DUBLIN--(BUSINESS WIRE)--Research and Markets has announced the addition of the "Asthma Therapeutics in Asia-Pacific Markets to 2023 - High Prevalence and Highly Priced Existing & Upcoming Biologics will Drive the Market" report to their offering.
Asia-Pacific asthma therapeutics market is forecast to grow significantly over the forecast period, from $4.1 billion in 2016 to a projected value of $6 billion by 2023, at a compound annual growth rate (CAGR) of 5.4%.
The aging population is growing significantly, which will increase the asthma prevalence in the Asia-Pacific region. In addition, the severity of asthma increases with age, meaning elderly patients require more medications to control their asthma symptoms, which will drive the market (Kopnina, 2012). The prevalence rate of asthma in the Asia-Pacific region in the elderly population is 1.3-15.3%, compared with 5% in the adult population (Song et al., 2014).
The late-stage pipeline contains promising targeted therapies that have the potential for approval and launch during the forecast period. There are four costly biologics that are set to enter the Asia-Pacific asthma therapeutics market: Teva's reslizumab, Sanofi/Regeneron's dupilumab, and AstraZeneca's tralokinumab and benralizumab.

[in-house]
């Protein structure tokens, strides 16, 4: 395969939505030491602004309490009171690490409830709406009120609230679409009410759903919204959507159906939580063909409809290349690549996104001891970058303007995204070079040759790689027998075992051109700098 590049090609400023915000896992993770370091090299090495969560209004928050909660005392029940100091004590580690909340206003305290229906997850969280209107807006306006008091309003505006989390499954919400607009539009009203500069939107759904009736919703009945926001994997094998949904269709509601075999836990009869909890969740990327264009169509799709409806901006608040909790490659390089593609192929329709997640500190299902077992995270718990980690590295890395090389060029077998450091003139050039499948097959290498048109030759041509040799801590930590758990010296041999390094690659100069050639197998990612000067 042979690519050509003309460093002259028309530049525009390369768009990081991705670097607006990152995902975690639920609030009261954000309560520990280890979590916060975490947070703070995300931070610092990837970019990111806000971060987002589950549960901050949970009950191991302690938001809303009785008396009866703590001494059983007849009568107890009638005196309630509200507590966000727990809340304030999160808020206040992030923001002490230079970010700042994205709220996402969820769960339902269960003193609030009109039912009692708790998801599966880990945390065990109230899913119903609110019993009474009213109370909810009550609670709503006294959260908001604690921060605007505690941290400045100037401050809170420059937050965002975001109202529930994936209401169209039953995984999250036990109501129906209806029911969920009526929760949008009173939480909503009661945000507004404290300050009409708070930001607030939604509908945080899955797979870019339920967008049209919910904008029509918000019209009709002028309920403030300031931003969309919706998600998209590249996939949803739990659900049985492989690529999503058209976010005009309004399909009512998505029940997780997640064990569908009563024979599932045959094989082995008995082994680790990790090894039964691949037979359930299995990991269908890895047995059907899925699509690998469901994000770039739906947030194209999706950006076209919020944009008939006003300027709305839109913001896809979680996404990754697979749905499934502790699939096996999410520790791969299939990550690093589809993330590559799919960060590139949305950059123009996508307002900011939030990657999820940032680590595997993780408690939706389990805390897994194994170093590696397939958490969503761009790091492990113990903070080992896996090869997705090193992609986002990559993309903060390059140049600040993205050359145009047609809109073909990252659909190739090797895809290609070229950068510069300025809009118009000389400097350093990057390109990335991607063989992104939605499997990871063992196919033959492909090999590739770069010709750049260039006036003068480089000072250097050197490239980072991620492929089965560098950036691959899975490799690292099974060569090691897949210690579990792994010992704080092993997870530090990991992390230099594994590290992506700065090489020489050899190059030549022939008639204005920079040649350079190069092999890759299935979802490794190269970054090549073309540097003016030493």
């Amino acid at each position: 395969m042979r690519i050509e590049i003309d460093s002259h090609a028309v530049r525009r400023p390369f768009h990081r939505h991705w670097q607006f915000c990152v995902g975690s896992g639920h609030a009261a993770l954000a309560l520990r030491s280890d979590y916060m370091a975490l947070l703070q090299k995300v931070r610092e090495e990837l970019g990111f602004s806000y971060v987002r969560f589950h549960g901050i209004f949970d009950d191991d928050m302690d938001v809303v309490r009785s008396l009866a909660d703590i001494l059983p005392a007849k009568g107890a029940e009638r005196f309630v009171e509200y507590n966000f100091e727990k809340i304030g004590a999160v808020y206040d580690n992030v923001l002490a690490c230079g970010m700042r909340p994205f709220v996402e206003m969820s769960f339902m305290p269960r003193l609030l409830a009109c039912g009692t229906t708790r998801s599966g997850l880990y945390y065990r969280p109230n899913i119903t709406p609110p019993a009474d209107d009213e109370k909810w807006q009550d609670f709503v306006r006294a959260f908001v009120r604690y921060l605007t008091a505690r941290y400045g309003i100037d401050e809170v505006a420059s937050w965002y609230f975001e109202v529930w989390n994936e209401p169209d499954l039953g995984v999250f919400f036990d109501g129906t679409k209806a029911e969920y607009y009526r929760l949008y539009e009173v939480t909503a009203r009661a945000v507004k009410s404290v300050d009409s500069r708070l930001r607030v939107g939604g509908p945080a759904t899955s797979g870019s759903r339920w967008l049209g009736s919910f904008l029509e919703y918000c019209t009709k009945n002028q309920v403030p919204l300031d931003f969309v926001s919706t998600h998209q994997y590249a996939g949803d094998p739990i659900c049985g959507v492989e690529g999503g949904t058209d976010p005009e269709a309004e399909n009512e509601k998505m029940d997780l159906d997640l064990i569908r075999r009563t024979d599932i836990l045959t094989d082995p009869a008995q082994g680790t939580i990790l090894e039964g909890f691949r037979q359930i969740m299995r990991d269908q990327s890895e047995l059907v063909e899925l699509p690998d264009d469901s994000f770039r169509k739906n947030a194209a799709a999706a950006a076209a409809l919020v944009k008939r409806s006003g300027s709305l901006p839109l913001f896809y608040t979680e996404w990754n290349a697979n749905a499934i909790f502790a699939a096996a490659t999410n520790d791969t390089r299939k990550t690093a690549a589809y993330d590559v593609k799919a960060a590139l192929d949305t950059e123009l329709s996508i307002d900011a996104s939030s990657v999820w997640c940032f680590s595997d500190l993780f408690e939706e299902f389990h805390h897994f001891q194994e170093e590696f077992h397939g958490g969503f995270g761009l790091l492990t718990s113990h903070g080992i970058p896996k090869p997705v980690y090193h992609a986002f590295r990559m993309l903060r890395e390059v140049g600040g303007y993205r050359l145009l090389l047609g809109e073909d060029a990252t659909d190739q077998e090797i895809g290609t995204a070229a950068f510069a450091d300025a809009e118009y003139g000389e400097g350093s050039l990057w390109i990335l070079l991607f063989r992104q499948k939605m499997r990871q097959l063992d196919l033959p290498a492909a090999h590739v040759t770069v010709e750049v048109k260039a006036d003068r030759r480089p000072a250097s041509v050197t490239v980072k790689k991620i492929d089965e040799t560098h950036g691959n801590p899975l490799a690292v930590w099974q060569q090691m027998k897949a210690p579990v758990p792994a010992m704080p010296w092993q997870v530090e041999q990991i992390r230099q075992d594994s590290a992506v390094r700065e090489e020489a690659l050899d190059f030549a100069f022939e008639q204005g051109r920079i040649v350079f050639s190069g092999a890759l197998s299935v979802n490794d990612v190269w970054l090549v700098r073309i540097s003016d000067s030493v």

China has a lack of biologic development, despite having the second highest asthma prevalence population after India. In addition, the only approved biologic Xolair (omalizumab) is yet to be approved in China, and although it has been available in India since before 2009, its market uptake there is negligible. These findings clearly indicate that there is a significant drug affordability barrier in India and China.
Key Topics Covered:
1 Table of Contents
3 Marketed Products
4 Pipeline Analysis
5 Clinical Trial Analysis
6 Multi-Scenario Forecast
7 Drivers and Barriers
8 Deals and Strategic Consolidations
- Astellas Pharma
- Merck & Co
- Boehringer Ingelheim
- Teva Pharmaceutical
For more information about this report visit https://www.researchandmarkets.com/research/fvg3tb/asthma